"Things had gotten really crazy," Duran remembers. "I was right in the middle of it, and it was out of control. I realized that day that I didn't want any part of that. I didn't want that kind of life to be my future. I didn't know if I'd even have a future.
"It was really hard, but I just decided to let it go," he says. "It had to end."
Like many young men in the early '90s, Duran got into gangs in high school, drawn by the dangerous glamour of the life portrayed in movies and music. His family lived in a working-class barrio outside of Ogden City, Utah, where his father worked as a miner. The town broke along racial lines, with whites living apart from blacks and Latinos. In Duran's neighborhood, there wasn't a lot for kids to do. He looked up to the older guys in the area's biggest gang, who seemed to command respect from everyone.
"It was a gang that had been around since the early '70s, and it was like a cool thing to be a part of," he says. "It was a lot of older cousins, a real family kind of feeling. It was like, by being with them, you could play at something you're not. Everyone's trying to be tough and get respect."
As a freshman, Duran acted and dressed -- and got in trouble -- like a little banger, even though he wasn't truly part of any set. But as he got a little older and bigger, he learned that he could earn the respect of real OGs by using his fists. Strong and lean, he was hot-tempered and not about to back down from a challenge. He soon developed a reputation as a scrapper -- the kind of guy who was fun, and handy, to have around. At sixteen, Duran was jumped into a growing Hispanic gang that was gaining ground in one of the city's poorest neighborhoods.
"I liked to fight," he says. "I wasn't afraid to get mobbed up. It was kind of my way of establishing myself and making myself stand apart, so I'd be more respected. The night I was jumped in, people said I got pretty messed up, but I held my own and had all my bones intact when it was over."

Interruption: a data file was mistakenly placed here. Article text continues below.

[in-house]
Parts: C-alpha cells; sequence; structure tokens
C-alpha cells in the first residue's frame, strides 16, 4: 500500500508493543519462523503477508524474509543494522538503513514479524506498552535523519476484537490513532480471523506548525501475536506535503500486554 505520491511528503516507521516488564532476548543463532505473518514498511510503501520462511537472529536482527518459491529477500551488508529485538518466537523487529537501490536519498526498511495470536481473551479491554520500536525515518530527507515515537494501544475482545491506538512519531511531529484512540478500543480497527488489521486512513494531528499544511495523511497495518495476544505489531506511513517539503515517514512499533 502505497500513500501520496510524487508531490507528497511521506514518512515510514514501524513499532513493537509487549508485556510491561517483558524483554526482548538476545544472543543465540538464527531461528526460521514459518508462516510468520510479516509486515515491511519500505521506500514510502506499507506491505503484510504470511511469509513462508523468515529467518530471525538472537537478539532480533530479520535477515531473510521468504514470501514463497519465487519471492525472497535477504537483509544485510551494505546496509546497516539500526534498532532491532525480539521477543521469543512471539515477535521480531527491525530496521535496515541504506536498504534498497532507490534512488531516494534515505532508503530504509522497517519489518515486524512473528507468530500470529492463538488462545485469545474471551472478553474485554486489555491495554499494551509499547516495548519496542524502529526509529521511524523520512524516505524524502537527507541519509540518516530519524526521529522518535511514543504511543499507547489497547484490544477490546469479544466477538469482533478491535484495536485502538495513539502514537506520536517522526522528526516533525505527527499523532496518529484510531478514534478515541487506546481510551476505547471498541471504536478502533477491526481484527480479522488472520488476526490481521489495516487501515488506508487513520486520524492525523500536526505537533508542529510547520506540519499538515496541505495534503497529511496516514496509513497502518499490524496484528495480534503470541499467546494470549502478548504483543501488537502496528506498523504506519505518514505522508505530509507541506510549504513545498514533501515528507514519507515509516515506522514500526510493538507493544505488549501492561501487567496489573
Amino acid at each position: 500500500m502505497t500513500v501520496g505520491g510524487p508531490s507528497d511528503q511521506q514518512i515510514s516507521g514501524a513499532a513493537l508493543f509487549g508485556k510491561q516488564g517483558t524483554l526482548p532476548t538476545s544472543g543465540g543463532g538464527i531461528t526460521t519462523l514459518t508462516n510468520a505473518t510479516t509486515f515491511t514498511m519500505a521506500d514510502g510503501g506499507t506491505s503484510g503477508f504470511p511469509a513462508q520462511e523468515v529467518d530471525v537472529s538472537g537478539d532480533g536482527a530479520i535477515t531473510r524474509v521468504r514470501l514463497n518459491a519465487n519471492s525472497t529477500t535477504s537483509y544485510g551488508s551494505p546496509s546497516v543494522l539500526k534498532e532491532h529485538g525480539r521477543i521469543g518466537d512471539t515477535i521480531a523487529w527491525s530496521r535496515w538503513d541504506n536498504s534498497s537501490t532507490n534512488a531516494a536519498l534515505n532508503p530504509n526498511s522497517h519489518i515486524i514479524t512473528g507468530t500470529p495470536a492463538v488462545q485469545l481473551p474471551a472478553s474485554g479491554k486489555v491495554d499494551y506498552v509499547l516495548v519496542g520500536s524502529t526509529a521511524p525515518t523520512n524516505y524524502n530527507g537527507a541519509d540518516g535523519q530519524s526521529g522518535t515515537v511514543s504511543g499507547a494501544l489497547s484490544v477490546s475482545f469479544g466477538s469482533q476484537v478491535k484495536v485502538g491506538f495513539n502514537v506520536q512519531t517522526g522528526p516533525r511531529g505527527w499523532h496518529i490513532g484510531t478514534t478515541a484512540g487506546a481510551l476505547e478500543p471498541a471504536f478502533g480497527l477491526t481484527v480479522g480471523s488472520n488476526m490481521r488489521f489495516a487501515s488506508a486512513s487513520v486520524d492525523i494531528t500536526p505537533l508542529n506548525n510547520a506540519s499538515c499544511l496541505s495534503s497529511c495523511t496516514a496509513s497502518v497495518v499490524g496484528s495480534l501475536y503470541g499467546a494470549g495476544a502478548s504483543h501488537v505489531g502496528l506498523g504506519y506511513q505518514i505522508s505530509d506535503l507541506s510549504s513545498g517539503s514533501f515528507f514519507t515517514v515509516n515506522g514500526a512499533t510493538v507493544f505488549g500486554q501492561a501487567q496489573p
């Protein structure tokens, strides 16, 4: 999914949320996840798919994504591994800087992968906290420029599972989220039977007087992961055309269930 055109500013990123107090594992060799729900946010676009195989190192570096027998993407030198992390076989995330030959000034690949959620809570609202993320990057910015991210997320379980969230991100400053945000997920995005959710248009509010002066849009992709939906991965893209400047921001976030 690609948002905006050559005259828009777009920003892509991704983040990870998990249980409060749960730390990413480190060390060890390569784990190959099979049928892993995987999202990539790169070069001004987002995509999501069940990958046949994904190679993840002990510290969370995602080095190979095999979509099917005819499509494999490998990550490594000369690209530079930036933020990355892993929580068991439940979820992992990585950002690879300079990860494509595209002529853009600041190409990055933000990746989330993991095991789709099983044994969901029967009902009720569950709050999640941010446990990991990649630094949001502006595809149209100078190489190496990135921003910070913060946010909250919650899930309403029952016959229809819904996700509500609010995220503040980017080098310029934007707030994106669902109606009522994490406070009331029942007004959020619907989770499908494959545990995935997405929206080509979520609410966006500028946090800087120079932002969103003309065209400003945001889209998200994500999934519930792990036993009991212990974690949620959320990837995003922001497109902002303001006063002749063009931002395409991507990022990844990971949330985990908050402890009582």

By the time he was seventeen, Duran was drinking heavily and doing dirt for his set -- fighting, mostly, and selling pot. Things had heated up between the town's two major Latino gangs; old friends Duran knew from the neighborhood were now sworn rivals. He had his own collection of guns, which he never used but was glad he had.
"For a while, it seemed really cool to have this status and to do things for the gang," he says. "There were all the movies and the alcohol that made it seem like a cool idea to go down in a blaze of glory. But things got really tense. They got really scary. People were getting shot. There was a strong police presence in my life during that time."
By 1994, Duran was making moves away from his gang. His older brother had landed in prison on manslaughter charges after knifing a guy who later died as a result of his injuries; Duran revered his brother, and seeing him locked up was a jolt. "After my brother went away, I thought, that's it. I'll be in the same shoes and go to prison, too," he remembers. "I felt like I should have been in his place, because my brother had always shied away from the gang stuff. He just got in this fight that got out of control. And here I'd been putting myself in the way of all kinds of stuff, and nothing really had happened to me."
Duran now had a child as well as a high school diploma, and he started taking auto-mechanics classes so that he could support his family. When his gang friends came around the apartment asking him to come out, he made up excuses why he couldn't join them. Life was calling him to grow up.
Then came the raid on the apartment, which ended when the rival gang members posing as cops grabbed some stuff and left. Duran's first instinct was to round up his homeboys and go after the guys who'd jacked him up. He'd always adhered to the code of street reciprocity: One incident begat another, and anyone who did him wrong was due for a reckoning.